The New York Times recently reported about new devices being installed into cars, which allows drivers to put their phones down when on the road.
In 2008, 918,000 hands-free systems were installed in cars, according to the Consumer Electronics Association. By the end of 2009, the industry group estimates, that figure will climb to 1.6 million systems. In many cases, hands-free kits are packaged with other options that together cost around $1,000. “We are trying to take what people are doing and make it safer,” said Doug VanDagens, the director of Ford’s Sync project. “Voice provides the safest options and keeps the driver’s eyes on the road.”
Manufacturers of such systems argue that their products make driving safer. As proof, they point to a Virgina TechTransportation Institute study published this summer that concluded that hands-free conversations were only a minor distraction to drivers.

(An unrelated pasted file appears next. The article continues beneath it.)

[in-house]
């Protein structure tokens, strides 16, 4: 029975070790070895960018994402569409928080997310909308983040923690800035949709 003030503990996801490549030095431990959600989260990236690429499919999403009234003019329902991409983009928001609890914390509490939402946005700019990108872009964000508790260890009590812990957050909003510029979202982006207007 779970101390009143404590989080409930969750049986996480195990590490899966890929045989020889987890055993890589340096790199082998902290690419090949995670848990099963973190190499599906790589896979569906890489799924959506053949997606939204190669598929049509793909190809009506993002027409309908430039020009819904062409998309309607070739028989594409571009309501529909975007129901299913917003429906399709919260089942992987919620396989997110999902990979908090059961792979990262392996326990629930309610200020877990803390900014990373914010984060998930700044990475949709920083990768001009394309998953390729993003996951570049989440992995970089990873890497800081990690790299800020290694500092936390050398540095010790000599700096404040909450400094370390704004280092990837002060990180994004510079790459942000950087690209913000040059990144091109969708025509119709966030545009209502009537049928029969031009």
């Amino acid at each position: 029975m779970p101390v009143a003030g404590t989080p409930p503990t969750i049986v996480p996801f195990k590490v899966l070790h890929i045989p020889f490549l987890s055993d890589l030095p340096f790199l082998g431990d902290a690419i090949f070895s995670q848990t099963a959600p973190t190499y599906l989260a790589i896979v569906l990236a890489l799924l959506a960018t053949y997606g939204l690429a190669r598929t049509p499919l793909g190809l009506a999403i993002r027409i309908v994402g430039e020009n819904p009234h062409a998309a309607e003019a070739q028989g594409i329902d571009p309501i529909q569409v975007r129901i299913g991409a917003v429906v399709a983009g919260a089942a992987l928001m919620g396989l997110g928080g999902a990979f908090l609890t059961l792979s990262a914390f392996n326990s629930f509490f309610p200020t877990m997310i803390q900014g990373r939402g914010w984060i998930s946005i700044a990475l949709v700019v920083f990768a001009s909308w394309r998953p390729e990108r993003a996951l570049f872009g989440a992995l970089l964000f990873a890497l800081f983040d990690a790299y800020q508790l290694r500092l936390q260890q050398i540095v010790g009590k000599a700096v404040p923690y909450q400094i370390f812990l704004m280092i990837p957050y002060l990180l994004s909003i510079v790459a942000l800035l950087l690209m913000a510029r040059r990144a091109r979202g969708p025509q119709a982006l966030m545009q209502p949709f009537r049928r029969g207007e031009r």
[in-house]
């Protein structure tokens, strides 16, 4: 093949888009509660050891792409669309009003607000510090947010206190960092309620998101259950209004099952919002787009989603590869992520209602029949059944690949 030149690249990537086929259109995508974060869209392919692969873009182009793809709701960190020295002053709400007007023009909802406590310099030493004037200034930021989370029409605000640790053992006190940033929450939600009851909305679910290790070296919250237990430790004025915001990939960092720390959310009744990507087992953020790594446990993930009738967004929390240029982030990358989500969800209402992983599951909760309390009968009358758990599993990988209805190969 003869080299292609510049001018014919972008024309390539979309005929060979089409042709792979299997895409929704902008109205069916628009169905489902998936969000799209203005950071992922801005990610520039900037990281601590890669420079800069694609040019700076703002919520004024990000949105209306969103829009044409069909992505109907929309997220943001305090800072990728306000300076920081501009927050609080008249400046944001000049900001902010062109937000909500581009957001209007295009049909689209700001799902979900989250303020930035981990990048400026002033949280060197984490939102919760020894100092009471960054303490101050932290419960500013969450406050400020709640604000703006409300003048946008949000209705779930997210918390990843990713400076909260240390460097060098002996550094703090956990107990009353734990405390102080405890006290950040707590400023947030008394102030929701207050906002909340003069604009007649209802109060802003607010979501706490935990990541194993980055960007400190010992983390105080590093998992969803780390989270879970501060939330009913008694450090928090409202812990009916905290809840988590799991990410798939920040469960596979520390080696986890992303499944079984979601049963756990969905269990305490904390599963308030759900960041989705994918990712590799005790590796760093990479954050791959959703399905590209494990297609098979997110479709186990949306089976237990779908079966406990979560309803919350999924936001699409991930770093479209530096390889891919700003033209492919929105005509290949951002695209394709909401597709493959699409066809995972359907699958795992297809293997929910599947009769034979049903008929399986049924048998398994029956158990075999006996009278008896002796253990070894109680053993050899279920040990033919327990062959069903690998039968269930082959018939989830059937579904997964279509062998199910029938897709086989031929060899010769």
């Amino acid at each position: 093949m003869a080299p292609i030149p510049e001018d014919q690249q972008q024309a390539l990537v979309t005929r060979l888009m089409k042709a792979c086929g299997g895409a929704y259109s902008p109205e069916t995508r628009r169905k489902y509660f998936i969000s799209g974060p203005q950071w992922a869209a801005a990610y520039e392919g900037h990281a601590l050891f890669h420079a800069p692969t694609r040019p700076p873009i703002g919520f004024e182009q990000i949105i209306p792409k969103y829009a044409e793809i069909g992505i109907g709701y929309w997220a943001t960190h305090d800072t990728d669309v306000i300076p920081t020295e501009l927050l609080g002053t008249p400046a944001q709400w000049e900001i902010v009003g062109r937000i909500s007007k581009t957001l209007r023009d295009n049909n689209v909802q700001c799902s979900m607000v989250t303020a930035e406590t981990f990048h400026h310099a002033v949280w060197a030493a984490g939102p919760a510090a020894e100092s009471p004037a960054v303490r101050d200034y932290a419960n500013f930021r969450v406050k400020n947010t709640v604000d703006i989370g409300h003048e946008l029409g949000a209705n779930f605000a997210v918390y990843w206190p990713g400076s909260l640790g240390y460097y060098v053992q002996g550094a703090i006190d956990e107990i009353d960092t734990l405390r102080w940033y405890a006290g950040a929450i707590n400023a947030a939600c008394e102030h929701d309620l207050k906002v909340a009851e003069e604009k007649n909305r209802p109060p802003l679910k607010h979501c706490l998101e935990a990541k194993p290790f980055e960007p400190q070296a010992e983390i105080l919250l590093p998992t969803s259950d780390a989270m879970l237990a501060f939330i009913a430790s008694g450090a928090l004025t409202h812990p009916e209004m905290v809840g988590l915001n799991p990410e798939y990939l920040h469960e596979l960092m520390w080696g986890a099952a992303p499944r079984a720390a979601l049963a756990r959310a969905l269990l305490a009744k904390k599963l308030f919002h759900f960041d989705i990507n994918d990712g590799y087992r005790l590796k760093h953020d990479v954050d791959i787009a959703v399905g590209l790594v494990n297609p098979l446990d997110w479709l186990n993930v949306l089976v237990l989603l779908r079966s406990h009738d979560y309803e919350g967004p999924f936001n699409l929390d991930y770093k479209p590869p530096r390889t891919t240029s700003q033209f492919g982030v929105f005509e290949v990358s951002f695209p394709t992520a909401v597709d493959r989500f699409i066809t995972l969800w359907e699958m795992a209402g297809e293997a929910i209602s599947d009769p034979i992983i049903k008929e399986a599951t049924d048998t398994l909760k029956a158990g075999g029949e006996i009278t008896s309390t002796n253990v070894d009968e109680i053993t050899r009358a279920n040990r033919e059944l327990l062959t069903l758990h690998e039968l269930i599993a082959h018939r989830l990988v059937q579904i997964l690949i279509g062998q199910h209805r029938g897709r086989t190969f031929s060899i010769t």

But not everyone agrees that this technology is the safest option.
Studies from the National Highway Traffic Safety Administration and the Insurance Institute for Highway Safety, for example, show that drivers are four times more likely to have a car accident if they are talking on the phone — hands-free or not — while driving.
The reason, researchers say, is that drivers often become engrossed in their conversation, rather than focusing on driving, even if their hands are on the wheel. “Once a conversation begins, we don’t see a difference between hand-held and hands-free,” says Adrian Lund, president of the institute.
To read the entire story, click here.
I have written in the past about the dangers of talking on cell phones and texting while driving. The new technology being introduced is a positive sign that car companies are looking to make the roads safer for everyone. I look forward to seeing the introduction of new technology in the coming months.